The last global effect that sets everything off is a vignette and chromatic aberration filter. Vignetting darkens the corners of the screen, forcing the player to focus towards the center. This increases a sense of depth, and is a bonus to the depth of field shader too. The depth of field shader assumes the focal point is at the center of the screen, so if the player is looking anywhere else they might encounter the blurring where there should be focus. By vignetting, the player’s eye is drawn back to the center, where the focus will always be. Additionally the vignetting makes the center of the scene feel brighter due to the contrast with the corners.
Chromatic aberration is a fun technique that I think makes the scene stand out as a dream or hallucination. With chromatic aberration enabled, the pixels towards the edge of the screen have their colour bands separated, resulting in red, green and blue distinct bands on the edges of objects. It’s difficult to explain, but easy to see for yourself.
It’s easiest to see in the top left corner of the image. The large cube’s top edge has a distinct red highlight to it.
The last shader to add is sun shafts. While I am often wary about – and warn people away from – sun shafts (they’re a gimmick, they’re overused and on a clear day they’re unrealistic) in this situation they boost the theme. They conceal details and wash everything with a heavenly glow. This is exactly the sort of look we’re going for.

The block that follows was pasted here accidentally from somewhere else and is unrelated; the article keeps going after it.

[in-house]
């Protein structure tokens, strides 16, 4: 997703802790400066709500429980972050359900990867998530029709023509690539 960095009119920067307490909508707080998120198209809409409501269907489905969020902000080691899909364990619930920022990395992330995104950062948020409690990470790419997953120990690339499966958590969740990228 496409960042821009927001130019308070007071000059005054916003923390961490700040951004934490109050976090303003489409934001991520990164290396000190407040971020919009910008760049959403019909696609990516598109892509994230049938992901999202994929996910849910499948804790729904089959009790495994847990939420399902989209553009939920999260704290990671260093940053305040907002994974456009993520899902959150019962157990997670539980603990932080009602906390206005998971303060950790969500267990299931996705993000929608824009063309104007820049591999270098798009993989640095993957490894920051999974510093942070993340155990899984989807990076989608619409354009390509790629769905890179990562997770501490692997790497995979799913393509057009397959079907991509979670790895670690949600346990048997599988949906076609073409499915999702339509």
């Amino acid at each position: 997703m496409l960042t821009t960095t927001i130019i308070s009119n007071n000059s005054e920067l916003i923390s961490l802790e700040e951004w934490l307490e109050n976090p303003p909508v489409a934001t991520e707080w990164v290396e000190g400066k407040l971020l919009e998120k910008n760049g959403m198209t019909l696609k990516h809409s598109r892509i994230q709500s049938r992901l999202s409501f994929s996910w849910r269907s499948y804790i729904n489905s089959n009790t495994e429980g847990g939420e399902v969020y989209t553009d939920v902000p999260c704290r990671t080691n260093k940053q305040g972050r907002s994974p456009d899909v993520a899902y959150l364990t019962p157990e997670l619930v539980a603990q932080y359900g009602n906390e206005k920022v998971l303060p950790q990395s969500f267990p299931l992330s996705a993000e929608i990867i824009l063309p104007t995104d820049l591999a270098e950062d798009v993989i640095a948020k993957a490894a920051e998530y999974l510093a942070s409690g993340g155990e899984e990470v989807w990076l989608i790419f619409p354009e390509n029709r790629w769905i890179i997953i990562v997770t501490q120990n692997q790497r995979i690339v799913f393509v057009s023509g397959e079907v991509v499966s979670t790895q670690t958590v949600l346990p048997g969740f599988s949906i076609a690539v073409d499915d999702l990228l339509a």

I’ve had to go for a different angle because the directional lighting comes from behind the player in the normal shots.
The order in which the shaders are applied is crucial to achieving this effect. For example, any shaders applied after tone mapping will only be able to work with the low dynamic range spectrum of values. Additionally it would be unwise to apply ambient occlusion after you’ve blurred everything. The order I apply these shaders is as follows:
- Ambient Occlusion
- Depth of Field
- Tone Mapping
- Colour Correction
- Sun Shafts
- Vignetting and Chromatic Aberration
There have been questions wondering why sun shafts came after tone mapping and colour correction and not before. Ordinarily this would make more sense, as then the sun shafts can take advantage of the high dynamic colour range too, and can be mapped along with the rest of the scene, but with the strong colour correction I’m applying the result is a very dull and foggy looking sunshaft.
So there you have it, this should be enough information for you to make your own dreamy scenes. I hope you’ve found this helpful!